On April 15th there will be a total eclipse of the Moon. Got clouds? No problem. The event will be broadcast live on the web by the Coca-Cola Science Center.
SURPRISING TELECONNECTIONS: NASA's AIM spacecraft is discovering surprising "teleconnections" in Earth's atmosphere that link weather and climate across vast distances. Strange but true: The ground temperature in Indianapolis is correlated with the frequency of noctilucent clouds over Antarctica. Get the full story and a video from Science@NASA.
CHANCE OF FLARES: A broad cluster of four sunspots straddling the sun's equator is facing Earth. Circled below, each of the active regions has a 'beta-gamma' magnetic field that habors energy for M-class solar flares:
So far these sunspots are relatively quiet, producing no more than a drizzle of low-level C-class flares. Perhaps they are conserving their energy for something bigger. NOAA forecasters estimate a 50% chance of M-flares and a 5% chance of X-flares on April 16th. Solar flare alerts: text, voice
Space Weather Photo Gallery
TOTAL LUNAR ECLIPSE: On April 15th, all of the sunrises and sunsets on Earth got together and painted the Moon red. In other words, there was a total lunar eclipse. "The Moon turned a coppery orange during mid-totality," says Steve Engleman who sends this picture Richardson, Texas:
During the early hours of April 15th, the Moon spent more than three hours gliding through the shadow of Earth. The Moon turned red during the transit because the core of our planet's shadow is red.
Why red? A quick trip to the Moon provides the answer: Imagine yourself standing on a dusty lunar plain looking up at the sky. Overhead hangs Earth, nightside down, completely hiding the sun behind it. The eclipse is underway.
You might expect Earth seen in this way to be utterly dark, but it's not. The rim of the planet is on fire! As you scan your eye around Earth's circumference, you're seeing every sunrise and every sunset in the world, all of them, all at once. This incredible light beams into the heart of Earth's shadow, filling it with a coppery glow and transforming the Moon into a great red orb.
If you missed it, don't worry. Three more lunar eclipses are in the offing. Get the full story from Science@NASA.
Eclipse Photo Gallery
Aurora Photo Gallery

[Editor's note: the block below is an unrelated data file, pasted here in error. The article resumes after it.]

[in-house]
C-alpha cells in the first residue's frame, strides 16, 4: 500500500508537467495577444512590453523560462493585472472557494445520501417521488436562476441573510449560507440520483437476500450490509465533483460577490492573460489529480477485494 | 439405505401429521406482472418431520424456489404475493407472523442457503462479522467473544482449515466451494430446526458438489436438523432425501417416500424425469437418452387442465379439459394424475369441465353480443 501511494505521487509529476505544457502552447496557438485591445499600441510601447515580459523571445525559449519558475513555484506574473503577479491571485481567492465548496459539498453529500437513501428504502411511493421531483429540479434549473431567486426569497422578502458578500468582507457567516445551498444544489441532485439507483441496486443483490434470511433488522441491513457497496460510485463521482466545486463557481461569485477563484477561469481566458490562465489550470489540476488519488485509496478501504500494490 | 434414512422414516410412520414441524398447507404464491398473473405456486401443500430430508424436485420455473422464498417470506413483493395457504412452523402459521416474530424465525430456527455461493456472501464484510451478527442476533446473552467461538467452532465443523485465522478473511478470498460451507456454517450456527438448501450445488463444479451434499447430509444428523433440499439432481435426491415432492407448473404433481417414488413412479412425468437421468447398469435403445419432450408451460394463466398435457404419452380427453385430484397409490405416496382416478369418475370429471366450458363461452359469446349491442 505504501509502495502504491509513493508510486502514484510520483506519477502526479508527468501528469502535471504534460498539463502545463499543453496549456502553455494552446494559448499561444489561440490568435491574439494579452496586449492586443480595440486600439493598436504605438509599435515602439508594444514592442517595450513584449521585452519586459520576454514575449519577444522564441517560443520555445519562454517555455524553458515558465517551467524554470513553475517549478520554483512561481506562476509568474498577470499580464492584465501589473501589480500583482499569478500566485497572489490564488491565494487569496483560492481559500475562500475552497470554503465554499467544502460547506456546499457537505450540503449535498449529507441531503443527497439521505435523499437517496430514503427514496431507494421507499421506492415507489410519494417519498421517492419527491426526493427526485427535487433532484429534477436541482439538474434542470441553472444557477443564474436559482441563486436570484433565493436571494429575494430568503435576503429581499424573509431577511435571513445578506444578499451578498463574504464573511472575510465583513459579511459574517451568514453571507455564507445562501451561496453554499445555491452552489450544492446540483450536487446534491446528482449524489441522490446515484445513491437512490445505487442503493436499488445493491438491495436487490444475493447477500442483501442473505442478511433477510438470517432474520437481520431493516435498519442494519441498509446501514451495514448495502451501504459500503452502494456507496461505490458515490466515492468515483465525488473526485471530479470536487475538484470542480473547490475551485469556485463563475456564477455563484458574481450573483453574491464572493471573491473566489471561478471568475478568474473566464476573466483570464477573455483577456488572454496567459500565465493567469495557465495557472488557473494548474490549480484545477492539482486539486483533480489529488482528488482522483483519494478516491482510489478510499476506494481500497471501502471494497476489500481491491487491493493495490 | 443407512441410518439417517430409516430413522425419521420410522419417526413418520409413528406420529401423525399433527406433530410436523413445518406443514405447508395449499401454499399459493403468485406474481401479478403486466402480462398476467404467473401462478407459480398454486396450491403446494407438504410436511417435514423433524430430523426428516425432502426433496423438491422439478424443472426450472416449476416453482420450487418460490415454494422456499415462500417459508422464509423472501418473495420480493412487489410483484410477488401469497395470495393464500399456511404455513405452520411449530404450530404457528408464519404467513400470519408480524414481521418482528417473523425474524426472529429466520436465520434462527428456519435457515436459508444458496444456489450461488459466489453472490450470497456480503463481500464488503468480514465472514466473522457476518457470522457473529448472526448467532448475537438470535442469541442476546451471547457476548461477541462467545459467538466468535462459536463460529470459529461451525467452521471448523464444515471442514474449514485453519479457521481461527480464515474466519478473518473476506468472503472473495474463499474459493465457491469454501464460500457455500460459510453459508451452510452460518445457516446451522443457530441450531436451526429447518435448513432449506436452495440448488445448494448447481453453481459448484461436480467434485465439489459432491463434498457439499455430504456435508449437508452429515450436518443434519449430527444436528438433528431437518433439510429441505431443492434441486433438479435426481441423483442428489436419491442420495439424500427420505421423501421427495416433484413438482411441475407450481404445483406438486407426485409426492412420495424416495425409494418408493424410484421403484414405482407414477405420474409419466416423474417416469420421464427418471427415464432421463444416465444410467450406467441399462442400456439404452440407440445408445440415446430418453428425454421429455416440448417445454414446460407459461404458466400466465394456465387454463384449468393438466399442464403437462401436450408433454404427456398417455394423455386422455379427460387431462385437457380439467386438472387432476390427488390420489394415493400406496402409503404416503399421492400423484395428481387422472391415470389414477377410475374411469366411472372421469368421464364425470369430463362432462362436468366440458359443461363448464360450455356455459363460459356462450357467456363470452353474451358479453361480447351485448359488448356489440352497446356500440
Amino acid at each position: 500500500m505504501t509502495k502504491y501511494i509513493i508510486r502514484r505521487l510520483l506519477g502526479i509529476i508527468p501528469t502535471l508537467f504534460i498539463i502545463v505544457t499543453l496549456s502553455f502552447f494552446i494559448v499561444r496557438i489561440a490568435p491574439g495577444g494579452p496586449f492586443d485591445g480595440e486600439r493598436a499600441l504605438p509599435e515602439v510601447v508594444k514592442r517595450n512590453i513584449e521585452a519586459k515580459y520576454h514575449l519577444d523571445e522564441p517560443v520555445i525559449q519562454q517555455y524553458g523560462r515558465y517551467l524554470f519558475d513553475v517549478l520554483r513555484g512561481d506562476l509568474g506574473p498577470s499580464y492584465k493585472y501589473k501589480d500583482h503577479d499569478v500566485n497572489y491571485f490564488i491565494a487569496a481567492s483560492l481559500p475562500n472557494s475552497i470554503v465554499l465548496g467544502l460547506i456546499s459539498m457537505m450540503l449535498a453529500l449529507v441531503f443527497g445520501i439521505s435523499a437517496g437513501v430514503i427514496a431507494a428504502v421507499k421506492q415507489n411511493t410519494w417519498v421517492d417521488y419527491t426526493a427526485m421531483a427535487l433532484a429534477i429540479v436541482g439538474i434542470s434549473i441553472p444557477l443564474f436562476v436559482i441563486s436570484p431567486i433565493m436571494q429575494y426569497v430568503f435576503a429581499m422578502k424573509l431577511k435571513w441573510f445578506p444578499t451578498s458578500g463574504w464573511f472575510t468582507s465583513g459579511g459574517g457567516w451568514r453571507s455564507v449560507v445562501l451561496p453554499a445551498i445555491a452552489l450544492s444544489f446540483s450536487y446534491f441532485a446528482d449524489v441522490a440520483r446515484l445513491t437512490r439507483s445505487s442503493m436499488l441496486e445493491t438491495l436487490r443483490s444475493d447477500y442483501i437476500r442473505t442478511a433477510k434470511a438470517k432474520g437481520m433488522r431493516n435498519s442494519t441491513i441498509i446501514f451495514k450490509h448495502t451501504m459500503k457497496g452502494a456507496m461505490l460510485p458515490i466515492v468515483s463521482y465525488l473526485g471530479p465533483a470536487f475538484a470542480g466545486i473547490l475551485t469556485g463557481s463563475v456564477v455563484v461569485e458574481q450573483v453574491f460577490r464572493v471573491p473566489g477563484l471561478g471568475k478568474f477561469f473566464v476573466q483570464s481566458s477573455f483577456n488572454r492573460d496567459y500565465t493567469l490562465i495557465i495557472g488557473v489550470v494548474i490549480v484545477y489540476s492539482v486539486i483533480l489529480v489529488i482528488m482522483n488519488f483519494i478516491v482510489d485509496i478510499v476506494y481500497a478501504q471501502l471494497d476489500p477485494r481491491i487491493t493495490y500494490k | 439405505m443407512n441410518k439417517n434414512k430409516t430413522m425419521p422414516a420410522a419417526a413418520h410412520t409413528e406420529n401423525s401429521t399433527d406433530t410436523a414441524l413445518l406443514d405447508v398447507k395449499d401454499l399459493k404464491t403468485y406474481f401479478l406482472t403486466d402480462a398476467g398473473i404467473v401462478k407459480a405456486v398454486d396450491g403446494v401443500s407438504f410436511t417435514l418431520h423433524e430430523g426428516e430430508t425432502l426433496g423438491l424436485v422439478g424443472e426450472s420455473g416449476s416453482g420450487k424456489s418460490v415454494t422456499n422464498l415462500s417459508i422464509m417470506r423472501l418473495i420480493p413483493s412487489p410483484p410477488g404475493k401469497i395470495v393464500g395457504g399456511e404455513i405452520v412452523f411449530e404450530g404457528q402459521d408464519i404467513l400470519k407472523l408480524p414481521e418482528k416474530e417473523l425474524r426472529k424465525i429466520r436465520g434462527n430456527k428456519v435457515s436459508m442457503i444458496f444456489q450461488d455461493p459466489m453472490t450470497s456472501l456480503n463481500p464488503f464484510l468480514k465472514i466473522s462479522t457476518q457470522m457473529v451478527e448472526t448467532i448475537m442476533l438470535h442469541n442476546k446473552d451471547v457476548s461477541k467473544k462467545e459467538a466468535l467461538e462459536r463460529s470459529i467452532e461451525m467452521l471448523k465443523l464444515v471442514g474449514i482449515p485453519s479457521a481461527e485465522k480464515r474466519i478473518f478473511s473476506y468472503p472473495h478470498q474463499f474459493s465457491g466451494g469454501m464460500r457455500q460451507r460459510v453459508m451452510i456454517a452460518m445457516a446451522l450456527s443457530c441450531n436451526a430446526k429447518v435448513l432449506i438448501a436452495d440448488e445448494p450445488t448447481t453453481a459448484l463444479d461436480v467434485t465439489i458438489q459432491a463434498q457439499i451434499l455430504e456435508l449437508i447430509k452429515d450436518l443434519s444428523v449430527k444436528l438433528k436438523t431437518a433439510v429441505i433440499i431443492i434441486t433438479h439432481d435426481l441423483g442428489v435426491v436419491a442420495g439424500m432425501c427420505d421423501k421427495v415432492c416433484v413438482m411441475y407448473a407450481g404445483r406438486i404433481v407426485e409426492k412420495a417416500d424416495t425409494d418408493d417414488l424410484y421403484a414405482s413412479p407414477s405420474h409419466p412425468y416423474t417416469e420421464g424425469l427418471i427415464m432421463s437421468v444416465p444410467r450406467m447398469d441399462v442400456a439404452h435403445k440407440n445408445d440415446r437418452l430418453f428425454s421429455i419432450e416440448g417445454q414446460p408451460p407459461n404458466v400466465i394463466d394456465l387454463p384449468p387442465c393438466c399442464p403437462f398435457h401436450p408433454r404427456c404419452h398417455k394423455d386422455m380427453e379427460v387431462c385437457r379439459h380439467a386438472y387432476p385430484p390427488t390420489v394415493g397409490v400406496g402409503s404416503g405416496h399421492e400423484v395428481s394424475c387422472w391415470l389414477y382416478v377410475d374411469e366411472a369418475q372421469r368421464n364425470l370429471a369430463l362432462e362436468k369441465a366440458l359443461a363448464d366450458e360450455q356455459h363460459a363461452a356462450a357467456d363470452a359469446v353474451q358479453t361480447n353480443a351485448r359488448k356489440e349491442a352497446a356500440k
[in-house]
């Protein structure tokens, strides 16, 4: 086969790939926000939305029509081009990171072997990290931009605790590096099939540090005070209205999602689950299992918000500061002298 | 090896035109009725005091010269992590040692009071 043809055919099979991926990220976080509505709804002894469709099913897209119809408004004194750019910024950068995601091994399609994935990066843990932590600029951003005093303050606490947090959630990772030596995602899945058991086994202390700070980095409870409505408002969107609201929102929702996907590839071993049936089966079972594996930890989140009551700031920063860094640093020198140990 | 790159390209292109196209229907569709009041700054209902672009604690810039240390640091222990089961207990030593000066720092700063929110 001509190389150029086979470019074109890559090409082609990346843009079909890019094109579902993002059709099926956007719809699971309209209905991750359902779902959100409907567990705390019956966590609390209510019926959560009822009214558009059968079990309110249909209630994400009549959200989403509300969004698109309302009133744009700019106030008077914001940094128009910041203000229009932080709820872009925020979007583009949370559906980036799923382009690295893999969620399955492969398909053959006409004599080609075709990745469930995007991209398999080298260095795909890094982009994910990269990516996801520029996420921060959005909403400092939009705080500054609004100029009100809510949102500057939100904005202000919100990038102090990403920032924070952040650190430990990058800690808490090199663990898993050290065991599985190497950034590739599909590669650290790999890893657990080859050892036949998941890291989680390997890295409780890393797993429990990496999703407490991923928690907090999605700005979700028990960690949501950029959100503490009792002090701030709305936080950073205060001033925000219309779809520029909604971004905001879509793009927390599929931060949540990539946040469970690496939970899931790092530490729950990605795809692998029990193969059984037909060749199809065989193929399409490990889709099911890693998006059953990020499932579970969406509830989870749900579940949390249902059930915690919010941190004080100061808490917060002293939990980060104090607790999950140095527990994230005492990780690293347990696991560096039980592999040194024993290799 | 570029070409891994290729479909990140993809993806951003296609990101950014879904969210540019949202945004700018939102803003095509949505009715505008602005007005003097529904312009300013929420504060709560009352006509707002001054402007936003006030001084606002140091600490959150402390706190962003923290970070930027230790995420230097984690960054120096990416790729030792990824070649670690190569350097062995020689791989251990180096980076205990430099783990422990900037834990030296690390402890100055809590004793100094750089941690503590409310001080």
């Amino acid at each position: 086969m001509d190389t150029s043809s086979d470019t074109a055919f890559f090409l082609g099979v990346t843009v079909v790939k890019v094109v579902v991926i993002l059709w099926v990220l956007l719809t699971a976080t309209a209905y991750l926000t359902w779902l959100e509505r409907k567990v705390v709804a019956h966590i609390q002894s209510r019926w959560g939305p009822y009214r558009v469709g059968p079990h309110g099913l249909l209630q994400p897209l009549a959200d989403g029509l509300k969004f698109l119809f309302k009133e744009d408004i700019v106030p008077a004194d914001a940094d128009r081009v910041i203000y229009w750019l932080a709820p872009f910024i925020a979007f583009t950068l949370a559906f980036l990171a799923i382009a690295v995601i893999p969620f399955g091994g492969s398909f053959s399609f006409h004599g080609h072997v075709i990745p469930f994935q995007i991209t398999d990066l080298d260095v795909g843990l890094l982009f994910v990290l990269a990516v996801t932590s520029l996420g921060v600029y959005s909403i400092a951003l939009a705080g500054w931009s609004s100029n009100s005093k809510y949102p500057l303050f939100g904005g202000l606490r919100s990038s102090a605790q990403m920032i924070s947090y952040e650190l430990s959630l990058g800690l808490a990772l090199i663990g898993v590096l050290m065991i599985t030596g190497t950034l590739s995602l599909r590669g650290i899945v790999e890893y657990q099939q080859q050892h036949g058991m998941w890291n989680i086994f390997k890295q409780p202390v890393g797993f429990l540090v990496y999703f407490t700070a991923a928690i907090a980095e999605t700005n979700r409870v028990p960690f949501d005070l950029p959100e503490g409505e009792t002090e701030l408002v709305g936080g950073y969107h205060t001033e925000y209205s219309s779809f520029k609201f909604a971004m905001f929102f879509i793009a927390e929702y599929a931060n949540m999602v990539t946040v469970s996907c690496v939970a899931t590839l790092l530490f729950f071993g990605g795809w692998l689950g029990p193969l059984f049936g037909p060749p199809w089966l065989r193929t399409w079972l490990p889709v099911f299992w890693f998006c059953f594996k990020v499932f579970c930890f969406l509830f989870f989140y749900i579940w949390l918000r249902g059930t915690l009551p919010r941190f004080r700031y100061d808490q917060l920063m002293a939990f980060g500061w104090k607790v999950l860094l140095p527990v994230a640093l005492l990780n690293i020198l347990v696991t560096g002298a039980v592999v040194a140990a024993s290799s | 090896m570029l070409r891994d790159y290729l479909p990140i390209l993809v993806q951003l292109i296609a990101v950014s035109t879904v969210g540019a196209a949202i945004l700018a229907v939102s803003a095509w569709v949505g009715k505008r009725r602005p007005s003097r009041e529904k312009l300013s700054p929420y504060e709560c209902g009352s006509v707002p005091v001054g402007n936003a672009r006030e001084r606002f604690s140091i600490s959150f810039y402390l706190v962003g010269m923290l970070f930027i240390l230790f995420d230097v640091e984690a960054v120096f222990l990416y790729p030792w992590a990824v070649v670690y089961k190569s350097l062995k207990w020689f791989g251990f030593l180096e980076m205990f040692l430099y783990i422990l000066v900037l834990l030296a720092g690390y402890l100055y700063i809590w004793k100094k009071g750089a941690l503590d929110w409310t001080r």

Mars Photo Gallery
Comet Photo Gallery
Every night, a network
all-sky cameras scans the skies above the United
States for meteoritic fireballs. Automated software
maintained by NASA's Meteoroid Environment Office
calculates their orbits, velocity, penetration depth
in Earth's atmosphere and many other characteristics.
Daily results are presented here on Spaceweather.com.
On Apr. 15, 2014, the network reported 13 fireballs.
In this diagram of the inner solar system, all of the fireball orbits intersect at a single point--Earth. The orbits are color-coded by velocity, from slow (red) to fast (blue). [Larger image] [movies]
Potentially Hazardous Asteroids (PHAs
are space rocks larger than approximately 100m that
can come closer to Earth than 0.05 AU. None of the
known PHAs is on a collision course with our planet,
although astronomers are finding new
all the time.
April 16, 2014 there were 1466
potentially hazardous asteroids.
Notes: LD means
"Lunar Distance." 1 LD = 384,401 km, the distance
between Earth and the Moon. 1 LD also equals 0.00256
AU. MAG is the visual magnitude of the asteroid on
the date of closest approach.
official U.S. government space weather bureau
first place to look for information about sundogs,
pillars, rainbows and related phenomena.
call it a "Hubble for the sun." SDO
is the most advanced solar observatory ever.
views of the sun from NASA's Solar and Terrestrial
and archival images of the Sun from SOHO.
the NOAA Space Environment Center
underlying science of space weather